Home' Trinidad and Tobago Guardian : June 16th 2013 Contents A53
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rider Peter Sagan won
stage eight of the Tour de
Suisse and Mathias Frank
retained the yellow jersey
yesterday heading into the
final-day individual time
trial in Switzerland.
Sagan, who rides for
Cannondale, beat Daniele
Bennati in a sprint finish
at the end of a 180-kilo-
metre stage from Zernoz
to Bad Ragaz.
Frank, a Swiss rider for
BMC Racing, finished in
the main group and holds
a 13-second lead from Rui
Alberto Costa with one
stage left. (AP)
Sagan wins stage 8, Frank closes in on title
BRASILIA---Neymar started to live up to the
huge expectations of a demanding public
only three minutes into the Confederations
Cup yesterday, scoring an early goal to help
Brazil beat Japan 3-0 in the opening match
of the tournament.
The Brazil striker scored with a firm shot
from outside the penalty area, connecting with
the ball after Fred controlled a long cross from
Marcelo with his chest. The ball bounced only
once before Neymar whacked it in.
For the next two minutes, most of the 67,432
fans at the National Stadium chanted Neymar s
name, relishing the knowledge that their poster
boy is already starting to deliver for the national
team with one year to go before the World
Paulinho added the second goal for Brazil
in the 48th, deftly controlling a cross from
Dani Alves before turning inside and shooting.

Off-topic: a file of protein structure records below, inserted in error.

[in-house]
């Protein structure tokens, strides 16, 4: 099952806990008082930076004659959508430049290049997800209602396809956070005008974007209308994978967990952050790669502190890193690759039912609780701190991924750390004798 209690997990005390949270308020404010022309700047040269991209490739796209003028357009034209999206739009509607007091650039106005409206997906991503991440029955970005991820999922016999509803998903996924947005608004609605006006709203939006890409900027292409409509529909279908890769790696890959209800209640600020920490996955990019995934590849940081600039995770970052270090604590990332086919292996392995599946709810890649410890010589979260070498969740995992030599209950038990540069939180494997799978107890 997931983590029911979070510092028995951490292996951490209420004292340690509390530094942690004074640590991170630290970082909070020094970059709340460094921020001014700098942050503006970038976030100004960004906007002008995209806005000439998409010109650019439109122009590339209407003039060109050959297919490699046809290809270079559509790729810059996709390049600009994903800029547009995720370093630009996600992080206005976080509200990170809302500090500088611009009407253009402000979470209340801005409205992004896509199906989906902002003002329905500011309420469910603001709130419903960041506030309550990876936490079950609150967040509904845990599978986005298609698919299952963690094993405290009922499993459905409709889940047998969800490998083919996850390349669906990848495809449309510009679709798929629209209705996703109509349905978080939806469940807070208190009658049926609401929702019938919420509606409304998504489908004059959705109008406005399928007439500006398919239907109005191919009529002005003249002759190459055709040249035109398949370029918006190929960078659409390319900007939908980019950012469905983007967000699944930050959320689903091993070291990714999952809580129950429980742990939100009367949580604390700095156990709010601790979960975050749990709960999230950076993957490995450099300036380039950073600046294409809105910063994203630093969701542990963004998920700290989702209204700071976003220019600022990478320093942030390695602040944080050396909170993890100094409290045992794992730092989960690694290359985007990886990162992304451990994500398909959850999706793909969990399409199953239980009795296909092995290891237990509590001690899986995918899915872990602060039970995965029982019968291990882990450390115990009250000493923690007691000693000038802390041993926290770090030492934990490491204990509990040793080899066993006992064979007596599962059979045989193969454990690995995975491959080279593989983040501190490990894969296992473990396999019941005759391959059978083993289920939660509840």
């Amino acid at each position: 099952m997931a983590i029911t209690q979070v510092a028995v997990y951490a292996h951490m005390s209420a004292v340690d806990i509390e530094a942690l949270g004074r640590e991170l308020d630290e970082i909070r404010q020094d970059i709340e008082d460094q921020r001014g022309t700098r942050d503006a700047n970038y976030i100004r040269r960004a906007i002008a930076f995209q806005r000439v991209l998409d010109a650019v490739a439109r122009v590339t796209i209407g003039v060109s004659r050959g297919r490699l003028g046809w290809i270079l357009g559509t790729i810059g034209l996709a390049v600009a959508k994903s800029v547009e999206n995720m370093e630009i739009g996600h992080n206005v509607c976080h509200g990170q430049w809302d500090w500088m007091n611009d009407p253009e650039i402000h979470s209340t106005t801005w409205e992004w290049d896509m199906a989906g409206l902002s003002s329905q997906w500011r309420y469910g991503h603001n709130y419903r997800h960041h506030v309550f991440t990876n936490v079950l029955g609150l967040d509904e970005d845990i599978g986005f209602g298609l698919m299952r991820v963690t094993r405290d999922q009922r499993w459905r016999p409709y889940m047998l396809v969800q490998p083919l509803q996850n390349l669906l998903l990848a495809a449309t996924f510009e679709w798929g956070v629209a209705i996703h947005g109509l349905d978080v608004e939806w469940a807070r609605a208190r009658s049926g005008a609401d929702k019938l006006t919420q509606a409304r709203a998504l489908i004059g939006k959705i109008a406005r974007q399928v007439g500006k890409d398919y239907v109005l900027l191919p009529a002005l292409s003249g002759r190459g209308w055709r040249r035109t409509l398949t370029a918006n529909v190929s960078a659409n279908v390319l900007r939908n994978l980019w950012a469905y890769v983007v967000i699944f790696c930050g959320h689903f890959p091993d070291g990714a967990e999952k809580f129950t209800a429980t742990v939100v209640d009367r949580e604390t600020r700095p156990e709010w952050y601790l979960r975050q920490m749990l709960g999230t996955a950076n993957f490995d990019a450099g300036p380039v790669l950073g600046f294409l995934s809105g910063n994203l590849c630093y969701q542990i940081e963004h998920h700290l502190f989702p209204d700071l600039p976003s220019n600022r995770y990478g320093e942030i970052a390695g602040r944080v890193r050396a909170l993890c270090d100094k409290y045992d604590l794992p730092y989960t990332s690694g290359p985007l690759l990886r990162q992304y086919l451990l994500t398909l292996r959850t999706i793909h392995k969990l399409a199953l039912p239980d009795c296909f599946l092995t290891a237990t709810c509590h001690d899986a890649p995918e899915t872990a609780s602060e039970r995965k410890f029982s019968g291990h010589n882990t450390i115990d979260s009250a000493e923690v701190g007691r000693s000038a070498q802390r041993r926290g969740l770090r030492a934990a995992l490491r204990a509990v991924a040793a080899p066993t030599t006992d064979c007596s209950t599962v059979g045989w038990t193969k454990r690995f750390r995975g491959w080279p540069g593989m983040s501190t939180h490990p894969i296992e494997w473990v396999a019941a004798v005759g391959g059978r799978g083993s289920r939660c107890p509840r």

Japan goalkeeper Eiji Kawashima got his hands
to the ball, but it was too powerful for him
to stop. Jo got the third, latching onto a through
ball from Oscar and sliding it past Kawashima
in injury time.
The win puts Brazil at the top of Group A
with three points. Italy and Mexico will play
in the other group match today.
Neymar entered yesterday s match facing
a minor wave of criticism. He has become
something of an idol in Brazil, but a nine-
match scoreless streak had heaped pressure
on the 21-year-old striker heading into the
The fickle Brazilian fans, who had taken to
booing their team in recent weeks, were firmly
behind the "Selecao" and its star this time,
With his hair long on top and short on the
sides, Neymar has already started to transcend
the game in Brazil, like David Beckham nearly
everywhere else. His picture is plastered around
the country in underwear and phone ads, to
name a few. He has also appeared on Brazilian
television, appearing as himself in one of the
country s biggest soap operas.
That s just off the field. On it, Neymar has
earned himself a massive transfer from local
club Santos to Barcelona, where he will be
teammates with Lionel Messi next season.
The match against Japan was likely some-
thing Neymar was looking forward to. The
Japanese have never beaten Brazil in ten games,
earning only two draws---both at the Confed-
erations Cup, first in 2001 and then again in
The last time they played, in a friendly in
Poland in October, Neymar scored two goals.
This time, he was named "Man of the Match."
Not everything was perfect for the young
star yesterday, however. In the 15th minute,
Neymar was stuck on the sidelines fiddling